My mother-in-law, Virginia, has a number of friends that go out with a couple of times a week. They’re all widows ranging from early eighties to mid nineties. They go out to eat, Wednesdays and Saturdays, going to specific places each day, making sure they get home before dark.
A friend fell a couple of weeks ago breaking her shoulder. On Sunday, Margery and Virginia went to visit her in a rehab facility in a town about forty-five minutes away. Both ladies live at their homes in the country.
We received a phone call from a friend at around 4:30 that afternoon. There had been an accident just about five miles from my mother-in-law’s home. True to form they were going to be home before dark.
Long story short, we are very fortunate that we are not planning funerals this Thanksgiving week. The car flipped at least two times, that Virginia remembers, end over end. Both are still in the ICU with various injuries.
Needless to say, preparing for Thanksgiving has taken on new meaning this year. I’ve managed to get started with the cooking, we’ll have at least 13 at my house, but the loss of Monday spent at the hospital means my house will not be as clean and neat as I had planned.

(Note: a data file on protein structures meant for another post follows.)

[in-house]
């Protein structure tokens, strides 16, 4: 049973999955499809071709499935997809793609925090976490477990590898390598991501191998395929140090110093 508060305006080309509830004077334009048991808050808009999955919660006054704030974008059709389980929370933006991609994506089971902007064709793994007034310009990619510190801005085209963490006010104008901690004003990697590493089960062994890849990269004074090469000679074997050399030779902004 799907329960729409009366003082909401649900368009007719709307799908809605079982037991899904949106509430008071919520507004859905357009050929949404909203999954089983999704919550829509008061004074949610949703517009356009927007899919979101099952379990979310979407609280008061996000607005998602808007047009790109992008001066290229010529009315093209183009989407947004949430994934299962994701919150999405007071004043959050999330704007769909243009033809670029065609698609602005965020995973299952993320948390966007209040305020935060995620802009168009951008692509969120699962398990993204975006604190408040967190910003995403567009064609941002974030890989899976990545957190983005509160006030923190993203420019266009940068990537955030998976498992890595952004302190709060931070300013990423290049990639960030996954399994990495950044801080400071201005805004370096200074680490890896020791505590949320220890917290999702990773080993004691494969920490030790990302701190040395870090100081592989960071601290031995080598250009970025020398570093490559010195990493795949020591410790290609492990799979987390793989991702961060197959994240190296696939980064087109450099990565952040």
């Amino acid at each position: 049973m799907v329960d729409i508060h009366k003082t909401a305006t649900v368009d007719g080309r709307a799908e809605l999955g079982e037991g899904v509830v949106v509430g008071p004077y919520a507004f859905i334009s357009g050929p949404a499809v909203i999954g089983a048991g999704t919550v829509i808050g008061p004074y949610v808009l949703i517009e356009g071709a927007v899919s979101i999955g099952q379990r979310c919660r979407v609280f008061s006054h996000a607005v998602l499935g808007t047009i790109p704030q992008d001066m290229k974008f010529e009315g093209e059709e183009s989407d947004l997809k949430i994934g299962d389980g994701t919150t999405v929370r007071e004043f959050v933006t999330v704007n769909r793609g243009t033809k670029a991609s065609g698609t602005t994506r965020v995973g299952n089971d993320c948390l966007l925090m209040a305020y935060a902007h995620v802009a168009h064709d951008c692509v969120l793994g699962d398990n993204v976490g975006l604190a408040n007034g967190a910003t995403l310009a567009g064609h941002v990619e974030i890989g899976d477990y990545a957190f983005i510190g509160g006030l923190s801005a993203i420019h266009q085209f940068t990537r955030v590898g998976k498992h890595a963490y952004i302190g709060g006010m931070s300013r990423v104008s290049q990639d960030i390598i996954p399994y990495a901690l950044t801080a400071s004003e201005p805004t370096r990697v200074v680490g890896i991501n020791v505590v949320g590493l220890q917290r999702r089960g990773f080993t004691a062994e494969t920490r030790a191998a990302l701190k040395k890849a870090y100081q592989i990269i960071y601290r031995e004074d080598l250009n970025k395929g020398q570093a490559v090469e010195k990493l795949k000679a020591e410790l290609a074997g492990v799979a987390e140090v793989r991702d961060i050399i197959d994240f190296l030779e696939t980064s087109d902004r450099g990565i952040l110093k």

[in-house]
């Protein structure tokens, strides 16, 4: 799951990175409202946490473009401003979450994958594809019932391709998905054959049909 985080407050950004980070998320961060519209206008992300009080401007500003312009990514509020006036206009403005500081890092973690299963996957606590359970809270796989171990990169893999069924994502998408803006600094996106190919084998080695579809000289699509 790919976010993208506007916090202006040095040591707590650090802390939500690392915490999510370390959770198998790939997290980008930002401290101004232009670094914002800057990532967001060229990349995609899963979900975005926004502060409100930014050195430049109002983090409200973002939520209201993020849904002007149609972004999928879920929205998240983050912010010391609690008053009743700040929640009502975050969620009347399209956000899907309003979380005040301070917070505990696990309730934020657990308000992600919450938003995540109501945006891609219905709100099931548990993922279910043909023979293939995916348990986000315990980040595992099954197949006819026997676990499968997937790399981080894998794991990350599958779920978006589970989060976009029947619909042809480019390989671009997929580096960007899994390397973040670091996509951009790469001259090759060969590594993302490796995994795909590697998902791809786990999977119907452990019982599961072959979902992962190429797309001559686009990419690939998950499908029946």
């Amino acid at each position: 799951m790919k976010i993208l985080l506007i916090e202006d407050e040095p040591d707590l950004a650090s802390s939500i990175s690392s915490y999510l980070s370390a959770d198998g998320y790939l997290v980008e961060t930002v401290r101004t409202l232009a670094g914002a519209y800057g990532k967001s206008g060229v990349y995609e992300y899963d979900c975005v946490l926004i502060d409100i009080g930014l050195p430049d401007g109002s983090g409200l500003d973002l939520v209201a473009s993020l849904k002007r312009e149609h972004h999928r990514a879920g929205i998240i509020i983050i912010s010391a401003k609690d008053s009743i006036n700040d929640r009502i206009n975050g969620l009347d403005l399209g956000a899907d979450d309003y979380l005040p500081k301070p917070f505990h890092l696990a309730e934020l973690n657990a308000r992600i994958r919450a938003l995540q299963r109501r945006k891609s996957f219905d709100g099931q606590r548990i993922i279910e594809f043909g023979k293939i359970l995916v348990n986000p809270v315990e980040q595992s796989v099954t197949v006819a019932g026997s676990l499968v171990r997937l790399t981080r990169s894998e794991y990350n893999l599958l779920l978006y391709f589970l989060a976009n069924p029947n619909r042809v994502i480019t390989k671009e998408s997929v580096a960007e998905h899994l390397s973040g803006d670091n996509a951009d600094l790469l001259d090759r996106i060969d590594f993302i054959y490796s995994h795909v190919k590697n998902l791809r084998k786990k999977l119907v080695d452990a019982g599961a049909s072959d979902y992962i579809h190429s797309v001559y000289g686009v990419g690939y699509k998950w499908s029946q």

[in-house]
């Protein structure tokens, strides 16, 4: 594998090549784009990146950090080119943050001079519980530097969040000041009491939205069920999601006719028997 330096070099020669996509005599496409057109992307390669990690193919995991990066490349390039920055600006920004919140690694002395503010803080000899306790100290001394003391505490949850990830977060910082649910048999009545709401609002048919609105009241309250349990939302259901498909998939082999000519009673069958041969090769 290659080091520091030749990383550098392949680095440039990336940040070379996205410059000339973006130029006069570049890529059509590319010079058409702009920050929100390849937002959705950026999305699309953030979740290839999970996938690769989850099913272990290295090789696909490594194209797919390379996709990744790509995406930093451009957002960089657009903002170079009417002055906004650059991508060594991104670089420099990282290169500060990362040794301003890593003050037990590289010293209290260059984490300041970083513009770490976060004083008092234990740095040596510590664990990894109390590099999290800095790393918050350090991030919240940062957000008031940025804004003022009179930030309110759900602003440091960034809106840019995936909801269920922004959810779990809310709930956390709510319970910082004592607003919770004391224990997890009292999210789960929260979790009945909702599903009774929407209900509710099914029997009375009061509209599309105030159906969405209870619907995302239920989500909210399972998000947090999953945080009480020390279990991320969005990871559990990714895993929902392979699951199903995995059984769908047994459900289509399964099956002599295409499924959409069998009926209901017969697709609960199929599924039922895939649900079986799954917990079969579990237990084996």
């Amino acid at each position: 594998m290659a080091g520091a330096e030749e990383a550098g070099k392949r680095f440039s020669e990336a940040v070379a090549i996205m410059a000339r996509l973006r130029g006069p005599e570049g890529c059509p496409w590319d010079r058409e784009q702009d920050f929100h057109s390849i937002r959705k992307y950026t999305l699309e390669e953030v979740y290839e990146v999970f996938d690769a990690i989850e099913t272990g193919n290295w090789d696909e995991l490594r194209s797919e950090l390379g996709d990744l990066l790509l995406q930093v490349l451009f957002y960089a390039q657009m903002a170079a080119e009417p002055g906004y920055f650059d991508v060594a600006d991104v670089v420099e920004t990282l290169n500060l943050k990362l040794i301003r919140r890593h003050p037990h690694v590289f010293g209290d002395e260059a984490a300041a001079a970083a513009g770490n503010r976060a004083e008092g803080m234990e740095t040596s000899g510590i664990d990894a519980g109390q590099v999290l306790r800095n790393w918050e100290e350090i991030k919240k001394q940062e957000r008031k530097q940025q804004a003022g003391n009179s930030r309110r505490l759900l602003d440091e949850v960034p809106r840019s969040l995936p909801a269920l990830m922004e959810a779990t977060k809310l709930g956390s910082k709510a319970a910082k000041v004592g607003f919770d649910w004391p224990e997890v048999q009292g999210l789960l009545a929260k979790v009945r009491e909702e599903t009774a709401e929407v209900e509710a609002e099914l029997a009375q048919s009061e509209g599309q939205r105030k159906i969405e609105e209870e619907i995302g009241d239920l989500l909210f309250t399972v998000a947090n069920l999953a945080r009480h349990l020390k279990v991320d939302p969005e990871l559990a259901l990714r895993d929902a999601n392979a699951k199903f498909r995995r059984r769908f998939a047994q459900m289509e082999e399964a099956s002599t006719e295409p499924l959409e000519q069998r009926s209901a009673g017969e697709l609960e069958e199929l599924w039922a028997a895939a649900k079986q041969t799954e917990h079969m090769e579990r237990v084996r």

I hope to take a lesson from this. The obvious is to be very thankful that both women are alive, and will, hopefully, continue to recover. Margery will have a second spinal surgery on Wednesday.
I would like to remember that having a perfect table, immaculate house, creatively prepared foods are all very nice, but they are not truly important. No one will remember if there was a pile of newspapers, a spot on the carpet, the counters in the kitchen cluttered. If they do, then that’s their problem, so what.
We will have a good meal whether things are up to Martha Stewart’s standards or not. In my house it is definitely not, ever. Nothing really matters but that two good friends, and very much loved women are alive. Compared to that nothing else matters.